In a similar way to the variation in thickness, the variation in n results in different failure stresses, even though the cracks still propagate to an aspect ratio of 1. Typical values for n range from 12 to 20. Previous results given in this paper have been for n=16. Figure 10 shows the percentage errors between the times to failure of the design model and original crack for a range of values of n. For a high n there is very little error at all between the elliptical crack and the circular design equivalent since the high n accentuates the

difference in crack speeds for different stress intensity factors. Errors of less than 0.1% are

Reducing n reduces the accuracy. This is demonstrated by the

larger scatter in Figure 10. For the lower limit of 12 for n there is an error of roughly 10% in some cases, which is still acceptable. The lack of smoothness in the curves of Figure 10 is

a result of the numerical modelling.

easily achievable if n is 20.

4% n=12 n=14 n=16 n=18 2% n=20 0% 20 25 30 35 40 45 50
4%
n=12
n=14
n=16
n=18
2%
n=20
0%
20
25
30
35
40
45
50
-2%
-4%
Percentage Error

Stress (MPa)

Figure 10 Percentage error for various values of n

Subcritical threshold

It has been noted that an asymmetrical crack has different stress intensity factors at each

end. Since the design crack is an averageof this crack the stress intensity factor in this circular equivalent will probably be between the values at each end of the original crack. (For large ratios of a/t this may not always be the case). There is an implication here that the modelled crack will start growing at a different stress to its design crack equivalent. It is important to investigate this problem, as it may lead to the designer assuming safety below the threshold stress intensity factor when in fact the crack is growing, and therefore heading to failure.

Figure 11 shows the percentage error between the stress at which the original elliptical crack would start growing compared to that of its circular equivalent. The results are given for a range of aspect and crack size to thickness ratios. Trends between the plots are not

easily made as there is not necessarily a constant, such as a, common between them. However, it can be see that the errors are small, and all less than 10%. It is suggested that in design the threshold stress intensity factor physical constant used for design be scaled down by this margin, in addition to any reductions due to uncertainty in measurement.

Conclusion

This paper has proposed an extension of the Crack Size Design model for application to corner cracks in structural glass members. The design method may be invoked for design of glass elements with as-cutor highly polished square edges, or any other cases where the cracks present are predominantly corner cracks on a square edge.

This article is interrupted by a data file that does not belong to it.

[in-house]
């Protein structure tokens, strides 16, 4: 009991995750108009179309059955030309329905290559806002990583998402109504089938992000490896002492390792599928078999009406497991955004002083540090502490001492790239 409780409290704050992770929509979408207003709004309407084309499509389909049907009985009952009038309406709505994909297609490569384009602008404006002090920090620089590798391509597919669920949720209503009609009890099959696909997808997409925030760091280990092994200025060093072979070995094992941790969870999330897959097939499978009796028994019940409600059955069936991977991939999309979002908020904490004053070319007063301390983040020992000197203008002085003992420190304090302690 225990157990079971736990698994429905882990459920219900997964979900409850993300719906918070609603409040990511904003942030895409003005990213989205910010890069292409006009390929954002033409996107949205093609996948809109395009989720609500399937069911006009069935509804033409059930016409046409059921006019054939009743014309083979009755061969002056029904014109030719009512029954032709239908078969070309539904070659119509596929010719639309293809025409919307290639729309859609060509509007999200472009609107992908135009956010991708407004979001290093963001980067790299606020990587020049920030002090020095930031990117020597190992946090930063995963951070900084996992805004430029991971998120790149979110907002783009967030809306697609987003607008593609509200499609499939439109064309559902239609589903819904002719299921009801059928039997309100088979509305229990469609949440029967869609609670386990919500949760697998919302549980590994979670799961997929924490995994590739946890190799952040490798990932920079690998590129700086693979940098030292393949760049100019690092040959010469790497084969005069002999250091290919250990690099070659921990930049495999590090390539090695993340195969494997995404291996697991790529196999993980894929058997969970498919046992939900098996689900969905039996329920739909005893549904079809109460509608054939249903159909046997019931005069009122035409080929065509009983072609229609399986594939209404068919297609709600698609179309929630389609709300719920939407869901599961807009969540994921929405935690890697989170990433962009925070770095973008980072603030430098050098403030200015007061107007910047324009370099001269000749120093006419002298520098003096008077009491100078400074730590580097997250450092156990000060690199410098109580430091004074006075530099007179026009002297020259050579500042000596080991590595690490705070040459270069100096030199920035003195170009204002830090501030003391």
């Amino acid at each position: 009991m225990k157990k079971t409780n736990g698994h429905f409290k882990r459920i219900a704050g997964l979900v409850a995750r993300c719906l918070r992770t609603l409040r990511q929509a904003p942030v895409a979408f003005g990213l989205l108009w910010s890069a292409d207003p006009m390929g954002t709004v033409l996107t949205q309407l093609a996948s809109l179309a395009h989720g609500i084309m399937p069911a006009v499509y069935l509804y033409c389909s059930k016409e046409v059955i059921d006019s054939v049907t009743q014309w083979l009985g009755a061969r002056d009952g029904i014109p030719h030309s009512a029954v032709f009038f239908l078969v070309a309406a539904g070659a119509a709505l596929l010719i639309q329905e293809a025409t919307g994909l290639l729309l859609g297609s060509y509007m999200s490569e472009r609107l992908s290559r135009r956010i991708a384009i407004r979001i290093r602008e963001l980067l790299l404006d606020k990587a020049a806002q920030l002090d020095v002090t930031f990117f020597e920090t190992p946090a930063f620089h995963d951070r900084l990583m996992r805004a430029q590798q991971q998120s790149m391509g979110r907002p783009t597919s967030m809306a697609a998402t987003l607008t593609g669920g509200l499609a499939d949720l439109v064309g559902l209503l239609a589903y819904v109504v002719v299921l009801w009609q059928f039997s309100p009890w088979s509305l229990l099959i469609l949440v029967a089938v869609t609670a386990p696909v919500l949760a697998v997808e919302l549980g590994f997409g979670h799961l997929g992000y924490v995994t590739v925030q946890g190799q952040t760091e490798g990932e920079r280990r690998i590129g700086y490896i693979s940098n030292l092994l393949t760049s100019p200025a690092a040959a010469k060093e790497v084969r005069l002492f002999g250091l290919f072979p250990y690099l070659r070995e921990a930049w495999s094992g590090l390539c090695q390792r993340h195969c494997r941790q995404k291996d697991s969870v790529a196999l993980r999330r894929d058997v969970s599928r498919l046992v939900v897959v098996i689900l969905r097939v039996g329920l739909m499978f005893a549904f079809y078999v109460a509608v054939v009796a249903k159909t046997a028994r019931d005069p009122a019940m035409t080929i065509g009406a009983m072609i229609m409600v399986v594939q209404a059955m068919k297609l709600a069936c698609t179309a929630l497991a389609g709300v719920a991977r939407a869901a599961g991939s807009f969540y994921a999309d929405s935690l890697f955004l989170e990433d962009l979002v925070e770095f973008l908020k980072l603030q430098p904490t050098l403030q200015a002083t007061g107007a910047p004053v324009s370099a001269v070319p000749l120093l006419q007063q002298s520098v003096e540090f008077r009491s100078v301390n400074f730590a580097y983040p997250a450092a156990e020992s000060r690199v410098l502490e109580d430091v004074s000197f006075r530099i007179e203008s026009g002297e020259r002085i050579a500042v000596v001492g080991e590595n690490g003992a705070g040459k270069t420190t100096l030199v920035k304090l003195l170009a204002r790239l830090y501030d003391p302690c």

The extension to Crack Size Design accounts for the two dimensions of a quarter elliptical crack by modelling an equivalent crack which is a quarter circle in profile. This method is suggested because numerical modelling showed this to be the natural profile that corner cracks grow towards.

Further numerical analysis considered the effect of varying glass plate thickness and the subcritical crack growth constant n. It was shown that there was only a small loss in accuracy in the worst cases. A maximum error of approximately 10% is achievable with this method, with the normal errors generally being more of the order of 1% or less. Such accuracy is considered favourable for glass design which traditionally employs large safety factors.

Having shown that elliptical cracks can be modelled well as equivalent circular cracks the design of glass members with corner cracks can proceed as outlined in the initial Crack Size Design paper.

References

[1] Porter, M.I., Houlsby, G.T., Development of Crack Size and limit state design methods for edge-abraded glass members, The Structural Engineer, in press. [2] Stansfield, K., Glass as a structural engineering material, The Structural Engineer, Vol. 77, No. 9, pp. 12-14, 1999. [3] Williams, J.M., McKenzie, H.W., Float glass edge strength overview, Group Research Report GR/97/126, Pilkington, Lathom, UK, 1997. [4] Newman, J.C. Jr, Raju, I.S., Stress-intensity factor equations for cracks in three- dimensional finite bodies subjected to tension and bending loads, NASA Technical Memorandum 85793, NASA, Hampton, Virginia USA, 1984. [5] Zhao, W., Sutton, M.A., Elastic solutions for corner cracks undergoing uniform displacement-controlled loading, International Journal of Fracture, Vol. 70, pp. 335-346,

1995.

[6] Evans, A.G., Slow crack growth in brittle materials under dynamic loading conditions, International Journal of Fracture, Vol. 10, No. 2, pp. 251-259, 1974. [7] Ohji, K., Kubo, S., Tsuji, M., Life Prediction of surface crack propagation in plates with or without residual stresses under fatigue loadings, Mechanical behaviour of materials - VI, Vol. 2, Edited by M. Jono, T. Inoue, Pergamon Press, Oxford, 1992. [8] Dai, D.N., Hills, D.A., Nowell, D., Modelling of growth of three-dimensional cracks by a continuous distribution of dislocation loops, Computational Mechanics, Vol. 19, pp. 538- 544, 1997. [9] Charles R.J., Static fatigue of glass II, Journal of Applied Physics, 29, No.11, 1958, pp.

1554-1560.

[10] Ritter, J.E., Service, T.H., Guillemet, C., Strength and fatigue parameters for soda-lime glass, Glass Technology, Vol. 26, No. 6, 1985.